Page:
Books and Movies Reviews

Mise En Scene in Manhattan

This past week I watched Woody Allen's Manhattan and was blown away from his full use of the frame throughout the movie.This may be a bit of a biased view since I am a fan of nearly every movie Woody has made, but watching this movie with special attention to mise en scene made me feel reaffirmed on what a great filmmaker I think he is.I had read in the book, "Woody Allen on Woody Allen" that there is a clause in the studio’s contract that says that this film must always be shown in letterbox format in any home video or broadcast.Having read this, it was obvious that he did not want anything cut from the picture and he was going to be using the full frame.IMDB.com states that this is hisfirst and, to date, only film shot using the 2.35:1 anamorphic Panavision process.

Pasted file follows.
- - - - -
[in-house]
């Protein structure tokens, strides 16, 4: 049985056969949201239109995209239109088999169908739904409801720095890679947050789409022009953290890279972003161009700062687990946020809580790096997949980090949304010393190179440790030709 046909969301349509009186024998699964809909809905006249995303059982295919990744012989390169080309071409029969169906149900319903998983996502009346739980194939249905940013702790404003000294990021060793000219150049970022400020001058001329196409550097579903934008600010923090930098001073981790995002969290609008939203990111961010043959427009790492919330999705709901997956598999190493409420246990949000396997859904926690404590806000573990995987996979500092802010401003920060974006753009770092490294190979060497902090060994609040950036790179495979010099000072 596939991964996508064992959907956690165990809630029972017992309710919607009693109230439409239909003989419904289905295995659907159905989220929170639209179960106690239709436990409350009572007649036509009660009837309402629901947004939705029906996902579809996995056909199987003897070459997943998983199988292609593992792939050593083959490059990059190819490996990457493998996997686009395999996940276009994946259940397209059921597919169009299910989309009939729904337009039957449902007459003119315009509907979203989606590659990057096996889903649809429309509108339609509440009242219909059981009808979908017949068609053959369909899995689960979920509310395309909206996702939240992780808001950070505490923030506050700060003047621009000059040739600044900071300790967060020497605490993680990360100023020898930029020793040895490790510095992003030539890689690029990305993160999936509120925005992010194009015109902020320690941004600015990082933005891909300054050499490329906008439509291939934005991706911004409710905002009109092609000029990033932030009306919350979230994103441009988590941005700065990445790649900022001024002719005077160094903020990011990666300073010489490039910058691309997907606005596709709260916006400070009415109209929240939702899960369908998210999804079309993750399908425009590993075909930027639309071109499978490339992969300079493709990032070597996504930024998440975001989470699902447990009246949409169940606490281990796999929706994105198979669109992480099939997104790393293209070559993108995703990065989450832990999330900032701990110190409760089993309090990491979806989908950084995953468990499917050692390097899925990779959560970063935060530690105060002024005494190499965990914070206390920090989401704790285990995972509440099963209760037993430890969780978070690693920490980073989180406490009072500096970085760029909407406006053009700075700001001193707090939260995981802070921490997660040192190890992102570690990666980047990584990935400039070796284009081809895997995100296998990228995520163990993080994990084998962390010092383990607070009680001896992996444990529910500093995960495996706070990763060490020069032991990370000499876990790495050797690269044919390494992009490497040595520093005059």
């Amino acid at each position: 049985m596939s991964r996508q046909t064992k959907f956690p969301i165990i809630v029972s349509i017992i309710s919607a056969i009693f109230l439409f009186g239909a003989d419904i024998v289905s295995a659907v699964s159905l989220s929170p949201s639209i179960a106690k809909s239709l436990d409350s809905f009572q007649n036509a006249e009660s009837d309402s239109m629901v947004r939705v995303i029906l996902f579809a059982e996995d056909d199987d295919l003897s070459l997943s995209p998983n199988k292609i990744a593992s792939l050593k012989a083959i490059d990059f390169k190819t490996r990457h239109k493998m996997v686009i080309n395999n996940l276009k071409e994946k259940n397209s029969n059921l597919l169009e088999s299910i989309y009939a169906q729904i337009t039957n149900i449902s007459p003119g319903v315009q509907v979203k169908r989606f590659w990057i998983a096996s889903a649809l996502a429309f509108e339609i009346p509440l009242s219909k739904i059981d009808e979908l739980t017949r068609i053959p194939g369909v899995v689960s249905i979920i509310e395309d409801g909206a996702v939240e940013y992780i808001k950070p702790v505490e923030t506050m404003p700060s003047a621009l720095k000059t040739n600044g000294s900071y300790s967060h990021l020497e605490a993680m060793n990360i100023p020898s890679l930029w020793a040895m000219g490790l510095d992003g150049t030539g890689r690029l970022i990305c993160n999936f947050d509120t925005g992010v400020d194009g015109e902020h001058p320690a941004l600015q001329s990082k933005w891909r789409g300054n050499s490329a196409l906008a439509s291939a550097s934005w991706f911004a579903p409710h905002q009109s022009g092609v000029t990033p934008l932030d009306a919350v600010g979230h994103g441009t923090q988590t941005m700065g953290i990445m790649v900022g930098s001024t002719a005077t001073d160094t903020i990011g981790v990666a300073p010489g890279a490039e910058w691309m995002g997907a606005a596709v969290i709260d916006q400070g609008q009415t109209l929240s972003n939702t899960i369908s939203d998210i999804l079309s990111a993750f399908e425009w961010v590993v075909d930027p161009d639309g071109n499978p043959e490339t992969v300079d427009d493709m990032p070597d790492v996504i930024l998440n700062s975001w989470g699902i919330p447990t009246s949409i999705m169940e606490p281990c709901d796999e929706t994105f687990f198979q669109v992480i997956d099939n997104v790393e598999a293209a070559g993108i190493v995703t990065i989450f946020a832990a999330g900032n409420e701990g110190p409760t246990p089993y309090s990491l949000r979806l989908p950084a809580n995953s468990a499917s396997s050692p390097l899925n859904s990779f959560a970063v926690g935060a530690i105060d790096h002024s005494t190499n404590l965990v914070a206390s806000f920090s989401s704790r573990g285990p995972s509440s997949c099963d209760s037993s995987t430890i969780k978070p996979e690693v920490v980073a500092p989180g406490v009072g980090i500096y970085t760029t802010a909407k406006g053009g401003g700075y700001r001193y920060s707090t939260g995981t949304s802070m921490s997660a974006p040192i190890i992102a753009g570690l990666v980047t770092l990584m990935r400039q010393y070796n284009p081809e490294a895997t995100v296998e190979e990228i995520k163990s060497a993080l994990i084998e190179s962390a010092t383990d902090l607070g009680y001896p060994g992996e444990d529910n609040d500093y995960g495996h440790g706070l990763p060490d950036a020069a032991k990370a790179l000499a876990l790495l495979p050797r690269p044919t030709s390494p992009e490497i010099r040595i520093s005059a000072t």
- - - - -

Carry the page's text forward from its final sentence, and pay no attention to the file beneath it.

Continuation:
This movie is shot entirely in black and white.This combined with Gershwin;s score gives New York a fairytale-like quality in the film.Manhattan itself becomes a character in the movie.The title of the movie is taken off of a street sign that blinks ;Manhattan; as we arefirst brought into the movie with Isaac;s monologue over shots with no actors, just location shots further establishing New York City as a character.Several outdoor scenes are shot from long distance causing the actors to be seen really small on the screen and allowing the city itself to fill the frame.In many of these scenes, the characters themselves aren;t even centered in the frame, leaving the city to be the dominant thing our eyes are attracted to.In the scene where Isaac (Woody Allen) and Mary (Diane Keaton) are sitting on the park bench after walking and talking throughout the city, we see the two of them staged on the bench on the far right corner of the screen, in front of the 58th St. Bridge.The bridge is in the center of the frame and we also see that it is dawn and they have been up walking and talking all night.We have th…

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